Q & A with Nick Cullather

Thanks Kim for the terrific questions.  And thanks to Nick for the smart and insightful.

Q-What do you think are the biggest roadblocks to ending world hunger today?

The low price of food.  The recession has been edging food prices up, and the consequence has been a decline in malnutrition around the world.  Many of the world’s poorest make a living from agriculture, and policy and technology have been used for the last fifty years to push down prices of agricultural goods, taking money out of their pockets.  The consequence is an exodus from the farms and increasing poverty.  I write about the problem here.

Q-Two weeks ago on March 13th Hiroyuki Konuma, regional assistant director-general of the Food and Agriculture Organization of the United Nations (FAO), speaking to a conference of agriculture ministers in Hanoi, Vietnam said, “We have to move beyond the Green Revolution to an Evergreen Revolution, by adopting an approach called Save and Grow,” said senior officials.  The methods outlined in Save and Grow, formally known as Sustainable Crop Production Intensification, are presented as a paradigm shift in advocating that food production must work in harmony with the ecosystem rather than attempting to transform or master it, and that agriculture can be more productive by doing so. What do you think of this proposed ‘Evergreen Revolution’? Could these policies be a positive step towards eliminating world hunger?

It’s a new one on me, but that’s not surprising.  As a historian, I’ll be able to comment on the success or failure of the Evergreen Revolution in about fifty years.  One warning to come from my research, however, is that the one-slogan-fits-all solutions usually have unexpected and idiosyncratic effects when applied in the varied historical and environmental circumstances of different places.  This sounds like one of those, so I’m suspicious.

Q-The past four decades have seen two waves of agricultural technology development and
diffusion to developing countries. The first wave was initiated by the Green Revolution in
which an explicit strategy for technology development and diffusion targeting poor farmers in
poor countries. The second wave has been called the Gene Revolution in which a global and largely private agricultural has focused on improving agricultural technologies that flow to developing countries primarily through market transactions. Will the poor benefit from any of the technological advances that are taking place today
in and through the private sector? If public-private partnerships could be developed, do you think the resulting technologies would ever get to the poor and starving?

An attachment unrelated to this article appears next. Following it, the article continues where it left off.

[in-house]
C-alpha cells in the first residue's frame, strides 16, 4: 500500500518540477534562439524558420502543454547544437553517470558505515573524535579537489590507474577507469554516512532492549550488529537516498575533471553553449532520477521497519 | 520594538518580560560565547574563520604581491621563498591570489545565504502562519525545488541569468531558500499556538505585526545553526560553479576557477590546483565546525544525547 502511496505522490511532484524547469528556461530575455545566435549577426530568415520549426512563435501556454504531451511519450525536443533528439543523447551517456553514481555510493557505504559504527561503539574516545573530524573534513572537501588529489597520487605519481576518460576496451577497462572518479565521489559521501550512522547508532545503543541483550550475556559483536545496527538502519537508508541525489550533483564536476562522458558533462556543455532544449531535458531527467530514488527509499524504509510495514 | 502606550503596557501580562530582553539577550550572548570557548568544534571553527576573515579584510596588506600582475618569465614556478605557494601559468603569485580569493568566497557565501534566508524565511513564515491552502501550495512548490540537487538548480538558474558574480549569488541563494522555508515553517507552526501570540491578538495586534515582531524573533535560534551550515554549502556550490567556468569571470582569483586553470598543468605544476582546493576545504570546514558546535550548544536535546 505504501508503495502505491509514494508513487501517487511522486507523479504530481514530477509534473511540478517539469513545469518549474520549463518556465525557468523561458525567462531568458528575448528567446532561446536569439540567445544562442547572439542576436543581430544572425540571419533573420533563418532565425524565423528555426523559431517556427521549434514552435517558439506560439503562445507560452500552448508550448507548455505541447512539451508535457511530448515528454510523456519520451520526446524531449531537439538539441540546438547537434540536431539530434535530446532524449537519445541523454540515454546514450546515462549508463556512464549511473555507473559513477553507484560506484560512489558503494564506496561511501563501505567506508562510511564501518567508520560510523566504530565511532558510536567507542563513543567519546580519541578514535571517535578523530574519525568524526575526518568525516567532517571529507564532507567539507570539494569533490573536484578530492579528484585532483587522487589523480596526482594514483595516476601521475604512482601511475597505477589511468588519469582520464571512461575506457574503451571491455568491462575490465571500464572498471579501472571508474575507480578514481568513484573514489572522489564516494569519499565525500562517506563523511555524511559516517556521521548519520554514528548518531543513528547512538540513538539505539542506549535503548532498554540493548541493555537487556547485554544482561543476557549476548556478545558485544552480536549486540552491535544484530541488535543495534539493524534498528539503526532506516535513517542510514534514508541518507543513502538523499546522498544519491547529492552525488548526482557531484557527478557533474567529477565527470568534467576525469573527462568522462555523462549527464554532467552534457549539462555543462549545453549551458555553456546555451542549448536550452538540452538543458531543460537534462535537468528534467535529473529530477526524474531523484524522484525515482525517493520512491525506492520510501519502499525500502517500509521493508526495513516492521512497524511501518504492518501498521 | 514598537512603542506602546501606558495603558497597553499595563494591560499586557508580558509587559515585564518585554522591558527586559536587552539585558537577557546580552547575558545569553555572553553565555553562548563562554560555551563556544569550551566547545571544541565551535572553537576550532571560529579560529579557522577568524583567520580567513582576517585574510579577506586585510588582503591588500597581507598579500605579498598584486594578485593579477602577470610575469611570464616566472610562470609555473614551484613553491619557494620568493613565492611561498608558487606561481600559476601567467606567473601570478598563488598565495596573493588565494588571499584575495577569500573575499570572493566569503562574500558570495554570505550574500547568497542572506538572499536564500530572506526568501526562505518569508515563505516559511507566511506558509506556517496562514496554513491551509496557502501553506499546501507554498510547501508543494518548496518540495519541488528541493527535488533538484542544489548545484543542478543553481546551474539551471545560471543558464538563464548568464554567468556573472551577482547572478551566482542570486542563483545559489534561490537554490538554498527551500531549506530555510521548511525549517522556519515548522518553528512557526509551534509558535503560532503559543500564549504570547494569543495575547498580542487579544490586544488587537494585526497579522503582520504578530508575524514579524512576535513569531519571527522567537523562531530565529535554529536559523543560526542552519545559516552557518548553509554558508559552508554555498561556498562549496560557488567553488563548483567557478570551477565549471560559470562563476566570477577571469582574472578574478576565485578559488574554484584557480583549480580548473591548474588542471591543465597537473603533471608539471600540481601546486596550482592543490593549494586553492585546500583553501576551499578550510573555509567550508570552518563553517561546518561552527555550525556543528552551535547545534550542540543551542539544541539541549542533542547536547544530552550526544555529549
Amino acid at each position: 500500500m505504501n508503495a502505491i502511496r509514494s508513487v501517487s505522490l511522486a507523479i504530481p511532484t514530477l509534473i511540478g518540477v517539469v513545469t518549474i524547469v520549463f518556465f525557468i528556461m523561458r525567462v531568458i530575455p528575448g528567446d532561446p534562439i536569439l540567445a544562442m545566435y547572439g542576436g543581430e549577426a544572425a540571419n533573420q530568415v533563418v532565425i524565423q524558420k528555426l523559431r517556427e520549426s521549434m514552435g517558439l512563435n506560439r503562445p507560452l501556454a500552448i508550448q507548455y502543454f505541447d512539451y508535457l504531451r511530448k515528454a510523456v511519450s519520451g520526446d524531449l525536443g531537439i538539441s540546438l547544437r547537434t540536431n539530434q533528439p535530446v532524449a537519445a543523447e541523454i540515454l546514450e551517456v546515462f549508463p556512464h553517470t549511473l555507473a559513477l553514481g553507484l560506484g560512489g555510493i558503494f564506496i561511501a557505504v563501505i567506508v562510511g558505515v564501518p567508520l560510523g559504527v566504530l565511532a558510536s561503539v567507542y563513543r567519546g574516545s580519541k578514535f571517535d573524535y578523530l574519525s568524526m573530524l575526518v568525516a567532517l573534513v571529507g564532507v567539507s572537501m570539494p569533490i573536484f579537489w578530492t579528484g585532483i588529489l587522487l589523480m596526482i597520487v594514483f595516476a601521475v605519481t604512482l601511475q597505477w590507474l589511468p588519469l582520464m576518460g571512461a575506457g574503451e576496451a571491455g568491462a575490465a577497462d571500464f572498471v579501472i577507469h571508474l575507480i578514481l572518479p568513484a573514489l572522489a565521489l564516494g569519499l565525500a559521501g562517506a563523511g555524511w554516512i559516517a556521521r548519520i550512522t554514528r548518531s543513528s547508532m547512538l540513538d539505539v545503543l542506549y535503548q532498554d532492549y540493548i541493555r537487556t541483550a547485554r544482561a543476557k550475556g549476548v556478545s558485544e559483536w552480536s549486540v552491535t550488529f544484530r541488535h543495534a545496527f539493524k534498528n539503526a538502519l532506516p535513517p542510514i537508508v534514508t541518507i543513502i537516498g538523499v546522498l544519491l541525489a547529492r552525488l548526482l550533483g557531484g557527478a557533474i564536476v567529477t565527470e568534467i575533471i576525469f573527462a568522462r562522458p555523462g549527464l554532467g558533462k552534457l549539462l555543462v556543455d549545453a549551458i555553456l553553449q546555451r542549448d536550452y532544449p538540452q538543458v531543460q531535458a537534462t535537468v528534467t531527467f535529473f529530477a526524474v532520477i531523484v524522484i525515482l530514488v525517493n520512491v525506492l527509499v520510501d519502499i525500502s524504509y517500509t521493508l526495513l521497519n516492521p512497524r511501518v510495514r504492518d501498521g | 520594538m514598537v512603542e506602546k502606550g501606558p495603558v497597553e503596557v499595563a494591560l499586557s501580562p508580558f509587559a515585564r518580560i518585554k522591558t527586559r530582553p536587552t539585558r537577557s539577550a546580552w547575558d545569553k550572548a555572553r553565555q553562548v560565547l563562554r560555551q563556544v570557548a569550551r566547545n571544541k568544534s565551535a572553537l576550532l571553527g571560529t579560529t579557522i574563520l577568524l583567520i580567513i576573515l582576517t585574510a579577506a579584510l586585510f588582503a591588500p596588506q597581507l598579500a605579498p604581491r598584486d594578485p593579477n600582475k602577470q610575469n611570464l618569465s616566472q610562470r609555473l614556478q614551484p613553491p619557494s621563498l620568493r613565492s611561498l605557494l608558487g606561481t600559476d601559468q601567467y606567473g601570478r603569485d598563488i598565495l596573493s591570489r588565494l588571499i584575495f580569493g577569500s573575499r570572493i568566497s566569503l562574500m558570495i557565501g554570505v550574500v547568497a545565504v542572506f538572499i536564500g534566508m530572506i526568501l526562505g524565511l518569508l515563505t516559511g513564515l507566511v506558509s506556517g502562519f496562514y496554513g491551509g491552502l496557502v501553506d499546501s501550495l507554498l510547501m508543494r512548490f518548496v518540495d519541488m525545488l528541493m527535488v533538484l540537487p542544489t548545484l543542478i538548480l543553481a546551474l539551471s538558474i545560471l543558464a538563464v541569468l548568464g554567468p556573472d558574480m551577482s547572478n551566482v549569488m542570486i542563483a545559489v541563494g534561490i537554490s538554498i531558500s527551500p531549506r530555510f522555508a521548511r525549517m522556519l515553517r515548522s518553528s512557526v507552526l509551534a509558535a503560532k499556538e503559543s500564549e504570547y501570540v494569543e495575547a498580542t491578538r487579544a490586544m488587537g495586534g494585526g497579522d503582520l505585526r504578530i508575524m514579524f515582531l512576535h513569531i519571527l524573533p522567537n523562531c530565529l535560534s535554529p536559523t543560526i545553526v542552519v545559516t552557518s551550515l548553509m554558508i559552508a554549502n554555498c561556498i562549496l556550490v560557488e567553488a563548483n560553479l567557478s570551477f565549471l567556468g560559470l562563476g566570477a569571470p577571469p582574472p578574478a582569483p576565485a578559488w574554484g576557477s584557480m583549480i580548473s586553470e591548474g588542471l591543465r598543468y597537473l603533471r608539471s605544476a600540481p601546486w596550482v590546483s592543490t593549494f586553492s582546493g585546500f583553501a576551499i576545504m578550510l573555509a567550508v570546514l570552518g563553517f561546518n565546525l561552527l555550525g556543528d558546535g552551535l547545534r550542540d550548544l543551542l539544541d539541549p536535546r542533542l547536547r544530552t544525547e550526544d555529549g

Technology has to be thought of as an effect, rather than a solution.  When the politics is right, when governments encourage farmers to grow more rather than to abandon their farms as is now the case, new technologies will become feasible.  Borlaug was explicit about this:  the technology is just a placebo; it gives the farmer and the government a feeling that things are getting better.  The real changes have to come in the form of policy and prices, and right now the terms of trade are structurally disadvantageous to farmers in the rural South.  A real policy change will begin with ending crop subsidies in Europe and the United States.

Q- Your book is incredibly well-researched, did you ever consider conducting any ethnographic research as part of this project?  I.e. interviews or focus groups with farmers in Afghanistan or India to tap into their lived experiences, thoughts and perspectives with ‘miracle rice’ and hybrid strains.

There was a huge ethnographic literature that I was able to draw on.  In the 1960s social scientists fanned out across Asia to witness the transformation of rural societies.  They wrote papers, reports and books that fill many miles of shelves.  The literature on “early adopters” of miracle rice alone runs to many volumes, and one of the works that first interested me in this topic was James Scott’s observations on change in Malaysian villages.  Louis Dupree’s classic ethnographic work on Afghanistan gave me the nomad’s eye view of the dam projects.  All these books were indispensable, because I was interested especially in the sense of wonder and movement that the new technologies instilled.  What was missing from the literature was the overarching story, which as I say in the intro, generally took the form of a superficial and mythic narrative.  So I concentrated on that.

Q- Since the book, have you seen any policies(domestic, U.N., etc.) that are heading in the right direction? 

No policies yet, but some good talk.  The G8 at least have the issue of agricultural subsidies on the table.

– How long did it take you to research and write The Hungry World? What advice would you give students interested in conducting similar research and or studying the globalization of agro-production?

About 7 years.  There were a lot of archives to visit and my concept of the project changed a lot in that time.  I would urge students not to start with the big global question, but instead to find a particular place, a particular thing, and a particular character.  A small story can lead to large conclusions, whereas a big story rarely leads anywhere.

Q- Why do you think food is good to think with?   Why, more specifically, is agriculture and production good to think with when it comes to globalization?

I was interested in modernization as a political tool, how the US came to see itself as responsible for bringing development to Asia and what that meant.  Food (and agriculture) brought that large, diffuse but consequential process down to the real life experiences of people.  American nation builders talked about hearts and minds, but their point of contact with Asians was stomachs and hands.  They knew how central food was to politics, and somehow history had lost sight of that.